Most amateur golfers scoop iron shots with a swing off the back foot and either catch the ground behind the ball in a fat shot, or hit the ball off the bottom of the club in a thin. Learn to transfer weight onto the left foot to hit down onto the ball to hit crisp, clean irons shots with the classic ‘ball turf’ sequence.
Hitting an iron shot off the fairway is much more difficult than hitting a shot off the tee. When the ball is sitting on the ground the margin of error is very small and even the slightest mistake in the swing can mean a fat or thin strike.
To encourage a consistent strike a golfer needs to shift the arc and body weight forward onto the left foot to hit down onto the ball. This downward blow creates backspin on the ball, which gives it more control when it lands on the green. Many of the ways a golfer can help to hit down onto the ball can be achieved in the stance position.
Make sure the ball position is in the middle of the stance for an iron shot. The tighter the lie on the fairway the more the ball should be played off the back foot.
Experiment with different ball positions and don’t be afraid to exaggerate. Hit a few iron shots with the ball right off the back foot to see how easy it is to hit down onto an iron and take a divot.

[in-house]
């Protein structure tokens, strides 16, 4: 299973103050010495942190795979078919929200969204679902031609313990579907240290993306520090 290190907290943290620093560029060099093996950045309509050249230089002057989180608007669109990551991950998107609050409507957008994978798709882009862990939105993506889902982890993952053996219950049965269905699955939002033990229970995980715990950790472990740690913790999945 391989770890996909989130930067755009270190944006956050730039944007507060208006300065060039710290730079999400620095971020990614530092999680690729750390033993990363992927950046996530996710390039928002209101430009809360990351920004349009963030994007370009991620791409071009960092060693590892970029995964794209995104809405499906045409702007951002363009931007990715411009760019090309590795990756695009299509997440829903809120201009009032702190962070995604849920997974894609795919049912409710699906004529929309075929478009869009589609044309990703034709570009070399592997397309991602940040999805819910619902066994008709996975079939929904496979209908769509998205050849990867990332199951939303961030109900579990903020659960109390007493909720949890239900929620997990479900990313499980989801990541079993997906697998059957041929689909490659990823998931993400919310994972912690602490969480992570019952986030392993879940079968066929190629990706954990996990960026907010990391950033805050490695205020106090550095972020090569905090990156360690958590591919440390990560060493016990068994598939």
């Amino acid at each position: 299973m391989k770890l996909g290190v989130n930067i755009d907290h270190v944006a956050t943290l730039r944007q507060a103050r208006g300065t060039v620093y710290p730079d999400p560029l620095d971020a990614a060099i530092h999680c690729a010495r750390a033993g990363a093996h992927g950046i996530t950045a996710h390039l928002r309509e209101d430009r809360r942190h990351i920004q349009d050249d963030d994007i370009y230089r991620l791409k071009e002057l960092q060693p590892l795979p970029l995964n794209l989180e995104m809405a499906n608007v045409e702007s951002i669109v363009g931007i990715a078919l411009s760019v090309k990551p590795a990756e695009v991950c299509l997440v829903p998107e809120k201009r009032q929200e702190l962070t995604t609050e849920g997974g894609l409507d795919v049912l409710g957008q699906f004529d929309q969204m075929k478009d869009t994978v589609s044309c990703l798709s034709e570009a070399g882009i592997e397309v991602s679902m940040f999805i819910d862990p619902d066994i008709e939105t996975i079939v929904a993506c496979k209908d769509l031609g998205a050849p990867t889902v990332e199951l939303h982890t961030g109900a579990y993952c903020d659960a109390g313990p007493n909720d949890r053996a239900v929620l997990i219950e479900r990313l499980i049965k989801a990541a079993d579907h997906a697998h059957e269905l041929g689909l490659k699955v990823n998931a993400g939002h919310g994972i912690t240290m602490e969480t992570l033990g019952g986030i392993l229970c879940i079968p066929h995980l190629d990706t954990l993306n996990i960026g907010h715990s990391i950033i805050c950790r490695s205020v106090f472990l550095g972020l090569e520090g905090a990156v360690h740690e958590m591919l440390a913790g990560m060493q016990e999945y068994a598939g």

Hitting down onto an iron will send the ball out on a lower trajectory than if you collected the ball at the bottom of the swing arc. Do not try to hit the ball high into the air if you want to secure a crisp clean iron shot. With the ball back in the stance the hands will naturally be more in front of the ball.
Keeping the ball back in the stance means the ball is positioned behind the lowest point of the swing arc and will naturally promote a downward blow onto the ball for more backspin.
Even though hitting the ball with a ‘later hit’ the hands will soon learn to release or square up the club head at impact. The first few shots may leak to the right and this is to be expected.
Apart from the stance, the most important aspect of hitting the ball correctly is weight transference.
When club golfers try to scoop the ball into the air weight gets stuck on the back foot, but to hit down onto an iron to create backspin the swing arc must move forward.
This can only be achieved if the body weight moves forward onto the left foot with a positive weight shift.
Rather than trying to carry out a complicated set of instructions inch by inch, a good weight shift is achieved by perfecting the finish position. Make sure the right foot has come up into the classic finish position to guarantee that weight has shifted onto the front foot.
Alter ball position and transfer weight to hit down onto iron shots for more control and backspin.
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